February 9

    • US Mint Act signed into law, limiting legal tender status of foreign coins to Spanish dollars and fractions three years after commencement of gold and silver coinage at the US mint. Foreign silver and gold coins are legal tender by their content. [39.56] [86.160] [174.25] [259.30] [327.48] [343.80]
    February 22

    • (estimated day) First trial strikes of copper cents are made. [309.54] [407.1068]
    February 27

    • The Philadelphia Mint begins production of 1-cent coins for circulation. [153.42] [252.69] [329.54]
    March 1

    • Mint Chief Coiner Henry Voight delivers first copper cents (11,178 of them) to Mint Treasurer Tristam Dalton. [153.42] [252.69] [289.70] [309.54] [346.74] [352.42] [407.1068]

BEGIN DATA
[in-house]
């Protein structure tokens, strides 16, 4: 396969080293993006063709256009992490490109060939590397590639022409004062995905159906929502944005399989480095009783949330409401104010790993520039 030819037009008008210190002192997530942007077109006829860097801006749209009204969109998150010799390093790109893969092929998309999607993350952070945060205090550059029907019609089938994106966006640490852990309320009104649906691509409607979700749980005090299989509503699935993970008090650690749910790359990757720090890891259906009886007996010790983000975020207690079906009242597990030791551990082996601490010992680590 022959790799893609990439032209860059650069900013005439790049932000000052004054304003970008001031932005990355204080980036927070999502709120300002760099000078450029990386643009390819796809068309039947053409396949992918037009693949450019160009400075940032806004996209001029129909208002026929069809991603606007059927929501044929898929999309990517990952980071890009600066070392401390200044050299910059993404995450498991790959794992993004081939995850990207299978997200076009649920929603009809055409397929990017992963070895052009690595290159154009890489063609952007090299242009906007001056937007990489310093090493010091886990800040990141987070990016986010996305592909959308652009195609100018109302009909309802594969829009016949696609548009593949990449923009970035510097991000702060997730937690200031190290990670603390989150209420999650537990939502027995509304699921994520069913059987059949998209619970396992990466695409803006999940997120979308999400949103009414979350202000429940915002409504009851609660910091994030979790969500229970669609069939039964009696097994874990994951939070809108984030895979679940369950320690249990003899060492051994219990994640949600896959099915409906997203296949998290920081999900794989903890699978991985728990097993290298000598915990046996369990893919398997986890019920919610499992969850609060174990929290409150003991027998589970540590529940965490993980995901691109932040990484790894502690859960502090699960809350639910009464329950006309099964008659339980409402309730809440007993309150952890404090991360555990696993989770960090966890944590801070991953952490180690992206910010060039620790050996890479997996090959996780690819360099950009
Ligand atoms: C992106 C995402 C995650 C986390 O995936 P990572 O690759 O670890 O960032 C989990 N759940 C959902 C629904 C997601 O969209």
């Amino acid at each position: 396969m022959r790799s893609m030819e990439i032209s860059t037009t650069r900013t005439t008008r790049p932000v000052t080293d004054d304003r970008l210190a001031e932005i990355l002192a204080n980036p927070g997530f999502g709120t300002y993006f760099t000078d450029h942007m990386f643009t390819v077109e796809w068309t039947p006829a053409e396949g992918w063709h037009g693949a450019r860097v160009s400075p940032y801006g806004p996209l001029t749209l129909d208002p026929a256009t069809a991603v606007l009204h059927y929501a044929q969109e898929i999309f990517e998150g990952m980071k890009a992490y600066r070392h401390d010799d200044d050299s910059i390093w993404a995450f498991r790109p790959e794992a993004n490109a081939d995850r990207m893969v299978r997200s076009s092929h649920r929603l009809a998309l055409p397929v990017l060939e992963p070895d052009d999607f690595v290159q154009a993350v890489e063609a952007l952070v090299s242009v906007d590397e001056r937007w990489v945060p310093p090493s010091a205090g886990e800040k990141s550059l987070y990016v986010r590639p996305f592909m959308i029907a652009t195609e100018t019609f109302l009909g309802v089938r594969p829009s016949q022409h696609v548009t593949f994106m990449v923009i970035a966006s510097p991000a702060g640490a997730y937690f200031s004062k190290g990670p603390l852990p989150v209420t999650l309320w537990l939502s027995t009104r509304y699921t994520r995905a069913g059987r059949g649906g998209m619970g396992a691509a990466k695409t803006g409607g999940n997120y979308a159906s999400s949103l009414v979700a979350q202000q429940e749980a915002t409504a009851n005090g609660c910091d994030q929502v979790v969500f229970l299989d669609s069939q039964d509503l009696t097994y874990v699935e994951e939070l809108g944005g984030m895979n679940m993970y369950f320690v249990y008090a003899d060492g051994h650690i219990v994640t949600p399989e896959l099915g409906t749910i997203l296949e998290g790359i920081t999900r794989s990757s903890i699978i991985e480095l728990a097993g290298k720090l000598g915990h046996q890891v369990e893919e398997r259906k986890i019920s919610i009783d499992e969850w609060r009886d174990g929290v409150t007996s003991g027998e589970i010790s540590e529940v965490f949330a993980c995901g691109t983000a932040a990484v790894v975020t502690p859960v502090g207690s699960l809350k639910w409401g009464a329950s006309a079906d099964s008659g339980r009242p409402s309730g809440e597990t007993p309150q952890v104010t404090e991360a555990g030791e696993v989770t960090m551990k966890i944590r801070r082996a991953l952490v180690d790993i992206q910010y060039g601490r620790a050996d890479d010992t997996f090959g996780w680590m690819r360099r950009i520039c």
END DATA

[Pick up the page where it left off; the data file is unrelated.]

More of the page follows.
March 12

    • The Mint ceases production of 1-cent coins, due to lack of blanks. Total production of the Flowing Hair, Chain cent is estimated at 36,103. [153.42] [348.28] [407.1068]
    April 4

    • The Mint resumes production of 1-cent coins, with a wreath replacing the previous chain design. [96.38] [194.44] [252.70] (March 31 [153.42])
    April 10

    • US Mint Chief Coiner Henry Voigt delivers 6000 cents to Mint Treasurer. [1.B20] [21.22] [194.44]
    April 19

    • Coinage of cents at the Philadelphia Mint is suspended due to lack of planchets. [196.22] [356.36]
    June 27

    • The Philadelphia Mint resumes production of cents. [367.38]
    July 1

    • The US Mint Act of 1793 goes into effect. [39.56]
    • US Mint suspends coinage of cents depicting Liberty with flowing hair. [114.36]
    July 17

    • Final 176 cents with wreath design are delivered by Mint Chief Coiner Henry Voigt to Mint Treasurer Tristam Dalton. [371.36]
    July 18

    • The Philadelphia Mint begins production of 1793 Liberty Cap half cents. [309.58] (July 20 [69.24])
    July 20

    • US Mint Chief Coiner Henry Voigt delivers the first 7000 struck half cents to the Mint treasurer. [117.38] [309.58] [315.64]
    August 18

    • The Philadelphia Mint closes due to a yellow fever epidemic. [253.68]